Small Business: Simple recipe put the icing on the cake: William Raynor on a second-round success

IN TERMS of management, Robert Habermann is a minimalist - and more than a little unorthodox, he readily concedes. His company, trading as Robert's Fudge Factory, is a supplier to every British Rail buffet through Traveller's Fare, and to hundreds of other outlets, mostly small shops. Yet he remains in complete control.

He has shrugged off competition from what he calls 'me-too operations' and has refused offers from potential investors despite the depressed economic climate. 'I've seen too many people trying to go too fast and coming unstuck in the recession,' he said. 'Besides, I love my business and don't want any partners changing the way I run it.'

With no head office, Mr Habermann runs his business from the shop floor - and even has time to pursue a second career as a jazz singer.

He doesn't require staff to be full-time (other than himself and the chief sales representative) nor to have special skills. Nor does he rely on advertising or public relations campaigns: 'We rely on word of mouth.' What he believes in above all, he says, is providing the 50 people who work for him the freedom he was denied when he tried accountancy and stockbroking, his late father's professions.

Since abandoning the employee treadmill he has learned his lessons the hard way. One of them was listening to advice. 'Don't aim at making lots of money,' an American friend of his parents told him. 'Aim at being the best, and everything else will follow.'

The message took time to sink in: his first venture, franchising equipment and recipes for 'instant' toasted sandwiches, was undercapitalised and failed 10 years ago. But he still had the shell of his company, Toasty Bars, whose name he has not bothered to change, and an unexploited family recipe. He used the recipe to create chocolate fudge biscuit cake in the kitchen of his mother's flat behind Marble Arch in central London.

Answering the call of Norman Tebbit, he had a bike on which to carry trays of samples. In his first week he sold seven trays, or 105 pieces. Each week he increased his target by at least 10 outlets and he was soon able to buy a used car and repay his creditors.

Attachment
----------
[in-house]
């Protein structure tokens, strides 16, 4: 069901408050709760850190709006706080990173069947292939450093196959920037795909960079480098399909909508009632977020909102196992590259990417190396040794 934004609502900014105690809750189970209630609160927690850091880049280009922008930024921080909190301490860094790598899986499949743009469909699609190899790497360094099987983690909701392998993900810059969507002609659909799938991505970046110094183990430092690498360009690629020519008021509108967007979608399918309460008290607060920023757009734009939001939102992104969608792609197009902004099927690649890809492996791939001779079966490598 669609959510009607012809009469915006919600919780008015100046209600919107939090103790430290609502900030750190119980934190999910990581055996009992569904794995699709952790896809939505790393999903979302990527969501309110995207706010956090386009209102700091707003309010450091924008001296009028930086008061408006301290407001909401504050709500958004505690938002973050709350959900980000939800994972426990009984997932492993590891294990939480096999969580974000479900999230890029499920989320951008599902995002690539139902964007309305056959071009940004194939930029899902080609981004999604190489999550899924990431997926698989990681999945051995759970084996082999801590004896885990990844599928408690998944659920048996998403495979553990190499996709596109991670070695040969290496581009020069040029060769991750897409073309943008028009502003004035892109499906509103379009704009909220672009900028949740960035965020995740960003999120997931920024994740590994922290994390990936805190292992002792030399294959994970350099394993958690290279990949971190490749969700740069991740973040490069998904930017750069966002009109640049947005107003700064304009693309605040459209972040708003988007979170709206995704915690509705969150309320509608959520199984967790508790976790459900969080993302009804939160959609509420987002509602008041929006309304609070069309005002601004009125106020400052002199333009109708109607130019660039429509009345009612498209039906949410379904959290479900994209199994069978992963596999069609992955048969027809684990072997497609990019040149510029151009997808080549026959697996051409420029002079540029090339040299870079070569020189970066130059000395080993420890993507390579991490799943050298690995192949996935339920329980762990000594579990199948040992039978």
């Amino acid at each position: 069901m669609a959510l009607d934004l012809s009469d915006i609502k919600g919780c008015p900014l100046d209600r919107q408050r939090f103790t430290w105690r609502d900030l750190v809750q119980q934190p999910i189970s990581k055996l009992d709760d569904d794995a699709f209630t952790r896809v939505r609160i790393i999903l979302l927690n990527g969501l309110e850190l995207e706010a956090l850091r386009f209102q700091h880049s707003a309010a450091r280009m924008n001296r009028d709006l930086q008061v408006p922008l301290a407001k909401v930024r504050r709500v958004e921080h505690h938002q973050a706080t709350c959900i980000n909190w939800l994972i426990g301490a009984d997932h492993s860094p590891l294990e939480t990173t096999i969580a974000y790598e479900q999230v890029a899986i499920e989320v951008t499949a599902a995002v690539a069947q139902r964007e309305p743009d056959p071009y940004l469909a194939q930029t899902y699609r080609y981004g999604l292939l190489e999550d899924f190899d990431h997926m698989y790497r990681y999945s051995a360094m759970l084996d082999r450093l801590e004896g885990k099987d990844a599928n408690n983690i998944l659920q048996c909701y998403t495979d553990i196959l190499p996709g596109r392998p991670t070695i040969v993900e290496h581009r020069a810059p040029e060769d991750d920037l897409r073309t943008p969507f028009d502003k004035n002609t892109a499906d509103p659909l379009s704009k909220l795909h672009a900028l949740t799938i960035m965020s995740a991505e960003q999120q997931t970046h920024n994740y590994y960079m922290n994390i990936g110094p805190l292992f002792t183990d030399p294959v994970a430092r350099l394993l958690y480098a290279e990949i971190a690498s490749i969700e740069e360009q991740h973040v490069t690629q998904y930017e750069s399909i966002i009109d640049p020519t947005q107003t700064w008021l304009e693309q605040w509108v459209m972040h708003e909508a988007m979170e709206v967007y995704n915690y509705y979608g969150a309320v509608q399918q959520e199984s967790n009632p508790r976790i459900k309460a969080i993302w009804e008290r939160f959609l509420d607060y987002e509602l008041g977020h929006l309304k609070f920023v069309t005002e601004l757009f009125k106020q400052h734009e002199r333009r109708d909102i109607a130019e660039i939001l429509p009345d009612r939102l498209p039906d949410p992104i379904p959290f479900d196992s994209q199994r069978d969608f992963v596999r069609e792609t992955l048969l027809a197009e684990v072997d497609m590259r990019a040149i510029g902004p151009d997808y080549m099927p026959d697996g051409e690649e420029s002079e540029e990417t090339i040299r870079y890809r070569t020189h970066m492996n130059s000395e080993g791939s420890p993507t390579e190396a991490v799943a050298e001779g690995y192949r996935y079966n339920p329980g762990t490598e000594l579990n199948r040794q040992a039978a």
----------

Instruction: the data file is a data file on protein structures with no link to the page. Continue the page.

His company now has eight delivery vans and - with 7,000 trays made every week from the original recipe and more than 20 others - a turnover of more than pounds 1.5m. 'Turnover's vanity, profit is sanity,' he said. Last year profit trebled.

From the start, most of his employees have been students from Australia and New Zealand, recruited at first through magazines and later by recommendation: 'I only wanted them to work two to three days a week because it's such a boring job.' Part-time working soon became company policy.

Cheap labour? 'It depends how you look at it,' said Mr Habermann. 'We've devised a system for the factory that allows them to choose when they work. They come to us and find friends, a base in a strange city. They're intelligent, punctual and nice to have around. They don't have time to get bored. The drivers, all female, are free to use their vans out of hours. If they don't like the work, they can always leave.'

His book-keeper is a retired professional who puts in one day a week, as does his personal assistant. His regional managers are self-employed and have built up thriving businesses of their own; so has the man who makes his caramel slices.

'It's one thing to have a good idea,' he said. 'But the secret is learning how to implement it - to hasten slowly, not be greedy, and let it grow.'

(Photograph omitted)

Start your day with The Independent, sign up for daily news emails
A poster by Durham Constabulary
Arts and Entertainment
books New York Times slammed over summer reading list
Cameron Jerome
footballCanaries beat Boro to gain promotion to the Premier League
Arts and Entertainment